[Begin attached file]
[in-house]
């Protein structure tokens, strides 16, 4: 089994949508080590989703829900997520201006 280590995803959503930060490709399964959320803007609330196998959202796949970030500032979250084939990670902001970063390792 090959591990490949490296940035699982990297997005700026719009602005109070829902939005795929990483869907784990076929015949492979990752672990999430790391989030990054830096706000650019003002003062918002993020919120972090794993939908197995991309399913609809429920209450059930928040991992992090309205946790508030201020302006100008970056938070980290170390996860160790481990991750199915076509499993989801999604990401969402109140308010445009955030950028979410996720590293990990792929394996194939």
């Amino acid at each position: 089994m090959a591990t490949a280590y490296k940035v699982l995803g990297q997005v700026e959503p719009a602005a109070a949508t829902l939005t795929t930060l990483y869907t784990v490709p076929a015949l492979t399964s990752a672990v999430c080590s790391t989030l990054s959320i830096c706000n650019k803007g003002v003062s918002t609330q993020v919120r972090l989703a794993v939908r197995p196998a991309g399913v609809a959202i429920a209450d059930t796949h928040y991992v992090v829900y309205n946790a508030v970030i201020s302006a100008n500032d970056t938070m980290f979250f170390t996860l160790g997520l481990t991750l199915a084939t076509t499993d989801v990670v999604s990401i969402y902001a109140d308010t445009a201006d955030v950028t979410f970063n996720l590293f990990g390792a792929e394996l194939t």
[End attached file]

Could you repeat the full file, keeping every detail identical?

[in-house]
């Protein structure tokens, strides 16, 4: 089994949508080590989703829900997520201006 280590995803959503930060490709399964959320803007609330196998959202796949970030500032979250084939990670902001970063390792 090959591990490949490296940035699982990297997005700026719009602005109070829902939005795929990483869907784990076929015949492979990752672990999430790391989030990054830096706000650019003002003062918002993020919120972090794993939908197995991309399913609809429920209450059930928040991992992090309205946790508030201020302006100008970056938070980290170390996860160790481990991750199915076509499993989801999604990401969402109140308010445009955030950028979410996720590293990990792929394996194939």
């Amino acid at each position: 089994m090959a591990t490949a280590y490296k940035v699982l995803g990297q997005v700026e959503p719009a602005a109070a949508t829902l939005t795929t930060l990483y869907t784990v490709p076929a015949l492979t399964s990752a672990v999430c080590s790391t989030l990054s959320i830096c706000n650019k803007g003002v003062s918002t609330q993020v919120r972090l989703a794993v939908r197995p196998a991309g399913v609809a959202i429920a209450d059930t796949h928040y991992v992090v829900y309205n946790a508030v970030i201020s302006a100008n500032d970056t938070m980290f979250f170390t996860l160790g997520l481990t991750l199915a084939t076509t499993d989801v990670v999604s990401i969402y902001a109140d308010t445009a201006d955030v950028t979410f970063n996720l590293f990990g390792a792929e394996l194939t």